The theoretical potential of education technology is well described in the literature. However, the reality of educational technologies in higher education often fails to meet its potential (Henderson, Selwyn, & Aston, 2015). Research on the use of educational technology should move away from comparative research, in which the added value of one single educational technology is determined, towards research of integrated use of those technologies within a course in an authentic setting wherein new research methods are being explored.
The current study explores this opportunity while taking into account some important factors that are often neglected in current research into the effects of educational technology in a blended learning environment: individual differences in the use of learning resources, the role of learning strategies and the impact of instructional conditions. Data collected during a blended learning course (n=333) from online and offline learning activities, supplemented with students’ self report on processing strategies, regulation strategies and learning orientations revealed that there are distinct patterns between students in the use of (digital) learning resources in a blended learning setting. These distinct patterns can be partly explained regulation of the learning process. When examining course performance, this study demonstrates that not all students benefit equally from the different learning resources. These results are related to the expertise reversal effect (Kalyuga, Ayres, Chandler, & Sweller, 2003).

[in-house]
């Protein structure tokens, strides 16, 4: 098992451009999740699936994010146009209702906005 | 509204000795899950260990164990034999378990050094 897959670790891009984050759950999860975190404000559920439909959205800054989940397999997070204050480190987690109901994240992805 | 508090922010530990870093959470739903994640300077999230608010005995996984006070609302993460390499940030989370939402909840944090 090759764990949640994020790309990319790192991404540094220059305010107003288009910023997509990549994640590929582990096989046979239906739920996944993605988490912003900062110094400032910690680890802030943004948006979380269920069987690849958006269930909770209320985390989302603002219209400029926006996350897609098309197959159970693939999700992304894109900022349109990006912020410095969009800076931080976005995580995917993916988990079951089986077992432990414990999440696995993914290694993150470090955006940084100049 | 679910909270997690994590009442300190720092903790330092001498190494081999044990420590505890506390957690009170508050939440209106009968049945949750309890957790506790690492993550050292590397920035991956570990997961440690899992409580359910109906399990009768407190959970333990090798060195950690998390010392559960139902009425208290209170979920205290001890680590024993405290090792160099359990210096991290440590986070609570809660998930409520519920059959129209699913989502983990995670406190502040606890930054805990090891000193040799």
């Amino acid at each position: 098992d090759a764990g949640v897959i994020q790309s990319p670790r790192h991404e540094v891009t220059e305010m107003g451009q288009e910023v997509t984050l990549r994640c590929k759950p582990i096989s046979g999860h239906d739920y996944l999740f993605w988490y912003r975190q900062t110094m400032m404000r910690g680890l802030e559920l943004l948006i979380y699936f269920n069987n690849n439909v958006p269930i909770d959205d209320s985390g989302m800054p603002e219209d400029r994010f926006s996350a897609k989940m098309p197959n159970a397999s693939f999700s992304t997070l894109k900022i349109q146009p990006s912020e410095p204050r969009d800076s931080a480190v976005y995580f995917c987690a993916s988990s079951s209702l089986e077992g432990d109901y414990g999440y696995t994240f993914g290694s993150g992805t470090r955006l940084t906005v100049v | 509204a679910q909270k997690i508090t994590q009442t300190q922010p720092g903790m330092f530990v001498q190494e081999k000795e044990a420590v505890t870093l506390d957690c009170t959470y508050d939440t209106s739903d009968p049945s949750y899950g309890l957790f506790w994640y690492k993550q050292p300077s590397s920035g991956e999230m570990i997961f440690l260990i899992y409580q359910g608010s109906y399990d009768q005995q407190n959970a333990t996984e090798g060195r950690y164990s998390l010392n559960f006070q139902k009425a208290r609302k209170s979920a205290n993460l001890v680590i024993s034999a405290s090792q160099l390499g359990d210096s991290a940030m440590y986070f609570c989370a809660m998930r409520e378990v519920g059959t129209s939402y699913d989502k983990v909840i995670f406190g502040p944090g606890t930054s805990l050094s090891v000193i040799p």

This chapter has been submitted for publication as:
Bos, N. R. & Brand-Gruwel, S. (2016). Who Will Benefit from Blended Learning? Individual Differences in the Use of Blended Learning and its Impact on Course Performance.
Manuscript submitted for publication.